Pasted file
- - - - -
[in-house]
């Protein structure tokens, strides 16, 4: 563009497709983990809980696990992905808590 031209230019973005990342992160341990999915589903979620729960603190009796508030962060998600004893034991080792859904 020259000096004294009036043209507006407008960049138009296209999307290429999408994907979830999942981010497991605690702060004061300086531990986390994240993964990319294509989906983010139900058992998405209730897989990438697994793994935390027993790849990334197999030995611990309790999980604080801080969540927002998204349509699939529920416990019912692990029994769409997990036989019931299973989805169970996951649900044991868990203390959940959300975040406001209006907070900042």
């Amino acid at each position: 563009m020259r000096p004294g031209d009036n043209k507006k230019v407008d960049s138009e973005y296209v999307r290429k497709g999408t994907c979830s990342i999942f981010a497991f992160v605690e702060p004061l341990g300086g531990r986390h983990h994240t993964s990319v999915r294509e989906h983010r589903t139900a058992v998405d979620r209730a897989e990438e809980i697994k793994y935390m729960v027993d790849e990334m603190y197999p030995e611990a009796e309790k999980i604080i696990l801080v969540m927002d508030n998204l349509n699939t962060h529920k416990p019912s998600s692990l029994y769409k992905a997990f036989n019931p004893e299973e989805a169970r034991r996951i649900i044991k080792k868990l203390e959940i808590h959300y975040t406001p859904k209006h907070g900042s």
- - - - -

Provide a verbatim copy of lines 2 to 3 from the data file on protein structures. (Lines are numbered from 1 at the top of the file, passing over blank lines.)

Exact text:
């Protein structure tokens, strides 16, 4: 563009497709983990809980696990992905808590 031209230019973005990342992160341990999915589903979620729960603190009796508030962060998600004893034991080792859904 020259000096004294009036043209507006407008960049138009296209999307290429999408994907979830999942981010497991605690702060004061300086531990986390994240993964990319294509989906983010139900058992998405209730897989990438697994793994935390027993790849990334197999030995611990309790999980604080801080969540927002998204349509699939529920416990019912692990029994769409997990036989019931299973989805169970996951649900044991868990203390959940959300975040406001209006907070900042």
């Amino acid at each position: 563009m020259r000096p004294g031209d009036n043209k507006k230019v407008d960049s138009e973005y296209v999307r290429k497709g999408t994907c979830s990342i999942f981010a497991f992160v605690e702060p004061l341990g300086g531990r986390h983990h994240t993964s990319v999915r294509e989906h983010r589903t139900a058992v998405d979620r209730a897989e990438e809980i697994k793994y935390m729960v027993d790849e990334m603190y197999p030995e611990a009796e309790k999980i604080i696990l801080v969540m927002d508030n998204l349509n699939t962060h529920k416990p019912s998600s692990l029994y769409k992905a997990f036989n019931p004893e299973e989805a169970r034991r996951i649900i044991k080792k868990l203390e959940i808590h959300y975040t406001p859904k209006h907070g900042s």